METROPOLIS, Ill. – Showing, once again, the danger of using scab labor in a plant that requires sophisticated and trained workers, the Occupational Safety and Health Administration proposed fining Honeywell $119,000 for the Dec. 2010 release of hydrogen fluoride from its uranium-processing plant in Metropolis, Ill. – an accident that occurred during a lockout of workers that just passed the one-year mark.
To make things even worse, Steelworkers Local 7-669 reported that the company and union reached a tentative contract agreement on June 6, and then Honeywell reneged the next day. The plant normally employs 228 workers.
“Honeywell can now end the lockout with a telephone call or fax over the final conclusive issues,” local President Darrell Lillie said.
Honeywell locked out the unionists, members of a former Oil, Chemical and Atomic Workers local. They did not agree to Honeywell’s takeback demands, particularly its cuts and virtual elimination of overtime pay, Lillie told the June 25 anniversary rally. The lockout started June 28, 2010.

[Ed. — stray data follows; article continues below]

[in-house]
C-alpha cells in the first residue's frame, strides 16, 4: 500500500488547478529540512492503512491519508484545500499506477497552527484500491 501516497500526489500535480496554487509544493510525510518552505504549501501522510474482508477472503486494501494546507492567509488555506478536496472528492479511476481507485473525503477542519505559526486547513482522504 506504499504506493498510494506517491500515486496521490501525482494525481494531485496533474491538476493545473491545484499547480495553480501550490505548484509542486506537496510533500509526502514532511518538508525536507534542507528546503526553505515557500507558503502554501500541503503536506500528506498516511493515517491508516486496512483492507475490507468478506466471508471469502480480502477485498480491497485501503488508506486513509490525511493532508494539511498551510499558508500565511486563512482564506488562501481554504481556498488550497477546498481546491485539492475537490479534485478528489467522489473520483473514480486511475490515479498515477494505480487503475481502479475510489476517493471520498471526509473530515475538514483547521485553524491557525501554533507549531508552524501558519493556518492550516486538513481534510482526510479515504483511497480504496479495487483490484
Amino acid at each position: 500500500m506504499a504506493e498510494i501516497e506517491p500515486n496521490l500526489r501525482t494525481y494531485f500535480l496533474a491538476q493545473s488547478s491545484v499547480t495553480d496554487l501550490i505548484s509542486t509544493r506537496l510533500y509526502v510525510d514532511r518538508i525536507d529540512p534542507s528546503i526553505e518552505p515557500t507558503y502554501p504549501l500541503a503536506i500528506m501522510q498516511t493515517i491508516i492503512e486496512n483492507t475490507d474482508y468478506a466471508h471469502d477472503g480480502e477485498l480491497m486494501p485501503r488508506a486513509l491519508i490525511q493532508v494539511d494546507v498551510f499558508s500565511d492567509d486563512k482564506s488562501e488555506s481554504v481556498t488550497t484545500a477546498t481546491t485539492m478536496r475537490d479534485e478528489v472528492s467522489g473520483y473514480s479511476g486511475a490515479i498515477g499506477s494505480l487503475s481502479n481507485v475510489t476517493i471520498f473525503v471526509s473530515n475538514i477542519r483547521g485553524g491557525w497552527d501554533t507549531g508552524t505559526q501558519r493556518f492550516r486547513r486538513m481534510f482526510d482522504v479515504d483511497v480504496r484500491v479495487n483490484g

Meanwhile, with “replacement workers” trying to run the Metropolis plant, the Dec. 22 hydrogen fluoride release was the second notable accident since Honeywell locked out the unionists. The other, in September, saw accumulated hydrogen reacting with fluorine during venting of the plant, shaking the neighborhood with a loud boom.
“Fortunately,” the union commented, “the accident occurred in a non-regulated area of operation, meaning away from the handling of yellow cake uranium.”
On June 22, OSHA cited 17 violations in the December release of hydrogen fluoride vapors. They include “failure to address human factors in operating valves on tanks, failure to establish written procedures to maintain the integrity of process equipment, failure to establish and implement written procedures to manage changes to process chemicals, and a deficient incident report that did not include factors contributing to the vapor release.”